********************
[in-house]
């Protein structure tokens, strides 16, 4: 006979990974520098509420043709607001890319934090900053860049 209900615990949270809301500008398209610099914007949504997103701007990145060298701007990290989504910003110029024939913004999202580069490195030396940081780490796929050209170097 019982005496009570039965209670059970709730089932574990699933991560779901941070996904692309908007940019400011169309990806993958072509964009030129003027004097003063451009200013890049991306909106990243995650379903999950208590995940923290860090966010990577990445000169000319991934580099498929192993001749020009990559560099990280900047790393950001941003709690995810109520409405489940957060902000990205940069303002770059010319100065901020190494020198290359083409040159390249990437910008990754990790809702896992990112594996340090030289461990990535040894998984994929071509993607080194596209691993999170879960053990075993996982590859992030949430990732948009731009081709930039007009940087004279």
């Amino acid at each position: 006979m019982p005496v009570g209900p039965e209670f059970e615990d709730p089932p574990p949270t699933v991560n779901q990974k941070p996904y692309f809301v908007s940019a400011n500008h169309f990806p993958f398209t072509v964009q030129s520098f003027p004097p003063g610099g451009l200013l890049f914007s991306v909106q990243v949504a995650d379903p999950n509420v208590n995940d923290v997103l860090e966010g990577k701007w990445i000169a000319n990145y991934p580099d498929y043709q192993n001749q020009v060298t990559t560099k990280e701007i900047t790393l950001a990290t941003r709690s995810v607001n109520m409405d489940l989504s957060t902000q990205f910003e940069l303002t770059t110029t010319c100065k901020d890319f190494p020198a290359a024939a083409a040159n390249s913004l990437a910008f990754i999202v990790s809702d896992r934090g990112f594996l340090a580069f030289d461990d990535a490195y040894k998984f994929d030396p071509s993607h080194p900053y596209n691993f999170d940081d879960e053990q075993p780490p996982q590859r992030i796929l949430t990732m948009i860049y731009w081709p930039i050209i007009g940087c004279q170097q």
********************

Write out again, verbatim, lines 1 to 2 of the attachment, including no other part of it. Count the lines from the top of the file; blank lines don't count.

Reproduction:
[in-house]
């Protein structure tokens, strides 16, 4: 006979990974520098509420043709607001890319934090900053860049 209900615990949270809301500008398209610099914007949504997103701007990145060298701007990290989504910003110029024939913004999202580069490195030396940081780490796929050209170097 019982005496009570039965209670059970709730089932574990699933991560779901941070996904692309908007940019400011169309990806993958072509964009030129003027004097003063451009200013890049991306909106990243995650379903999950208590995940923290860090966010990577990445000169000319991934580099498929192993001749020009990559560099990280900047790393950001941003709690995810109520409405489940957060902000990205940069303002770059010319100065901020190494020198290359083409040159390249990437910008990754990790809702896992990112594996340090030289461990990535040894998984994929071509993607080194596209691993999170879960053990075993996982590859992030949430990732948009731009081709930039007009940087004279």